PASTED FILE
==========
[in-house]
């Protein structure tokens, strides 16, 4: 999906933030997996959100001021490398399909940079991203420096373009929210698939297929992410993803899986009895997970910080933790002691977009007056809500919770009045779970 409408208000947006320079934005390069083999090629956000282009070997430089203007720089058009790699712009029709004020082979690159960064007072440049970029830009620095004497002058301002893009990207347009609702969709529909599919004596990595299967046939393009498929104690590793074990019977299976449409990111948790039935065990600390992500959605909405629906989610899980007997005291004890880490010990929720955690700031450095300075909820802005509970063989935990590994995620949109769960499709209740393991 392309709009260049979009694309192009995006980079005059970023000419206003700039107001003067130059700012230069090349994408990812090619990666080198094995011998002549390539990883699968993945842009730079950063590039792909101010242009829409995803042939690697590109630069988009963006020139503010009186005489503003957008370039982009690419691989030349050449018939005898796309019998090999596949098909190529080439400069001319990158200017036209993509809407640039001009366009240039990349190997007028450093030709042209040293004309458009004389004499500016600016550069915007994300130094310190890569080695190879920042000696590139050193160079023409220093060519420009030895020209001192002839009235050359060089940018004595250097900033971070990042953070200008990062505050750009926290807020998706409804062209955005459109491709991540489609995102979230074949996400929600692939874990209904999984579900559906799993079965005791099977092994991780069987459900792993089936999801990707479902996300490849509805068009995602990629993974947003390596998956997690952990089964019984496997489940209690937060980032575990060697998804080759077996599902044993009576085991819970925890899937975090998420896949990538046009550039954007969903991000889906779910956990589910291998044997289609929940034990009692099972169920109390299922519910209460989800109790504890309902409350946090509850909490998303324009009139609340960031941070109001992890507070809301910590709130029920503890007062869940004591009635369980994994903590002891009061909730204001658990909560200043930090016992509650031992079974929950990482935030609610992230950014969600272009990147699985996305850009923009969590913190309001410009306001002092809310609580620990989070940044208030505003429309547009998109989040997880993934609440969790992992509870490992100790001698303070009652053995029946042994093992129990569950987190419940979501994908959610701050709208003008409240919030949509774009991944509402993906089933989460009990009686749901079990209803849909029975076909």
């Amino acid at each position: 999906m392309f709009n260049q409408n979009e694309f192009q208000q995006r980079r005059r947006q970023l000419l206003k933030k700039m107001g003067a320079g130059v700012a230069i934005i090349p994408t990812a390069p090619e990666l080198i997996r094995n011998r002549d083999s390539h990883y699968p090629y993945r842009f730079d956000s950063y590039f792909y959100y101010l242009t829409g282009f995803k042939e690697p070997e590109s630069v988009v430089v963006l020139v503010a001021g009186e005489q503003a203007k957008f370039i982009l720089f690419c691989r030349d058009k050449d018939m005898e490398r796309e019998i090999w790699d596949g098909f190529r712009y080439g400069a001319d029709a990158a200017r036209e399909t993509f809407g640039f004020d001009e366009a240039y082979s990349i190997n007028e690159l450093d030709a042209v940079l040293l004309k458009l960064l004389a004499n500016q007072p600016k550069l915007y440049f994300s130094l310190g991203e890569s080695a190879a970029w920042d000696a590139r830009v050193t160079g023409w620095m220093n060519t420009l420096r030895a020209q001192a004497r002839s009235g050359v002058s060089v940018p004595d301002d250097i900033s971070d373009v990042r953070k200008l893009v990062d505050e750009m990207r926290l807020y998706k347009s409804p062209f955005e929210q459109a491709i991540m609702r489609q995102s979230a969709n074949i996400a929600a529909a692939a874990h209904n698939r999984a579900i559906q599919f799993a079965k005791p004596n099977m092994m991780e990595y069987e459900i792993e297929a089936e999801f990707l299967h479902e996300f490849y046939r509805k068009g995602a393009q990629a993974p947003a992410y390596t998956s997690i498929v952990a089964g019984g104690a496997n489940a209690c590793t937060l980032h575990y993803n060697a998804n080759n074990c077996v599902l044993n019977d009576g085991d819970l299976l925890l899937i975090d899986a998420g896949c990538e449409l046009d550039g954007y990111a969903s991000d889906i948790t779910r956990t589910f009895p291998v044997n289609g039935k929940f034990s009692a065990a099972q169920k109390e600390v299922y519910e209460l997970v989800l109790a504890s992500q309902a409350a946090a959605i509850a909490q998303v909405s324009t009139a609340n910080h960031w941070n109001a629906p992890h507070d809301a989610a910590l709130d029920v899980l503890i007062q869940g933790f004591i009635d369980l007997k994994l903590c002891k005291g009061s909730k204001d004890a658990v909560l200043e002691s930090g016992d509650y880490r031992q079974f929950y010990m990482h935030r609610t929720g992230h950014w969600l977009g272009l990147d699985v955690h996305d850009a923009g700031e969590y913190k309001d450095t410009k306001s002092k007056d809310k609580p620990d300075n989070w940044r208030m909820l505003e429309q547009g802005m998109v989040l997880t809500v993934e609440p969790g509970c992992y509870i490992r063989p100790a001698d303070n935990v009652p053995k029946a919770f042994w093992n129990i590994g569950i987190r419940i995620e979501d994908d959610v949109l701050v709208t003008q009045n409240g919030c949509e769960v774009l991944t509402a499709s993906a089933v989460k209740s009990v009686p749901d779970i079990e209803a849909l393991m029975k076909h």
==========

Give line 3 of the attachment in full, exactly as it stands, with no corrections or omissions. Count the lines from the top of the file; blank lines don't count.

């Amino acid at each position: 999906m392309f709009n260049q409408n979009e694309f192009q208000q995006r980079r005059r947006q970023l000419l206003k933030k700039m107001g003067a320079g130059v700012a230069i934005i090349p994408t990812a390069p090619e990666l080198i997996r094995n011998r002549d083999s390539h990883y699968p090629y993945r842009f730079d956000s950063y590039f792909y959100y101010l242009t829409g282009f995803k042939e690697p070997e590109s630069v988009v430089v963006l020139v503010a001021g009186e005489q503003a203007k957008f370039i982009l720089f690419c691989r030349d058009k050449d018939m005898e490398r796309e019998i090999w790699d596949g098909f190529r712009y080439g400069a001319d029709a990158a200017r036209e399909t993509f809407g640039f004020d001009e366009a240039y082979s990349i190997n007028e690159l450093d030709a042209v940079l040293l004309k458009l960064l004389a004499n500016q007072p600016k550069l915007y440049f994300s130094l310190g991203e890569s080695a190879a970029w920042d000696a590139r830009v050193t160079g023409w620095m220093n060519t420009l420096r030895a020209q001192a004497r002839s009235g050359v002058s060089v940018p004595d301002d250097i900033s971070d373009v990042r953070k200008l893009v990062d505050e750009m990207r926290l807020y998706k347009s409804p062209f955005e929210q459109a491709i991540m609702r489609q995102s979230a969709n074949i996400a929600a529909a692939a874990h209904n698939r999984a579900i559906q599919f799993a079965k005791p004596n099977m092994m991780e990595y069987e459900i792993e297929a089936e999801f990707l299967h479902e996300f490849y046939r509805k068009g995602a393009q990629a993974p947003a992410y390596t998956s997690i498929v952990a089964g019984g104690a496997n489940a209690c590793t937060l980032h575990y993803n060697a998804n080759n074990c077996v599902l044993n019977d009576g085991d819970l299976l925890l899937i975090d899986a998420g896949c990538e449409l046009d550039g954007y990111a969903s991000d889906i948790t779910r956990t589910f009895p291998v044997n289609g039935k929940f034990s009692a065990a099972q169920k109390e600390v299922y519910e209460l997970v989800l109790a504890s992500q309902a409350a946090a959605i509850a909490q998303v909405s324009t009139a609340n910080h960031w941070n109001a629906p992890h507070d809301a989610a910590l709130d029920v899980l503890i007062q869940g933790f004591i009635d369980l007997k994994l903590c002891k005291g009061s909730k204001d004890a658990v909560l200043e002691s930090g016992d509650y880490r031992q079974f929950y010990m990482h935030r609610t929720g992230h950014w969600l977009g272009l990147d699985v955690h996305d850009a923009g700031e969590y913190k309001d450095t410009k306001s002092k007056d809310k609580p620990d300075n989070w940044r208030m909820l505003e429309q547009g802005m998109v989040l997880t809500v993934e609440p969790g509970c992992y509870i490992r063989p100790a001698d303070n935990v009652p053995k029946a919770f042994w093992n129990i590994g569950i987190r419940i995620e979501d994908d959610v949109l701050v709208t003008q009045n409240g919030c949509e769960v774009l991944t509402a499709s993906a089933v989460k209740s009990v009686p749901d779970i079990e209803a849909l393991m029975k076909h």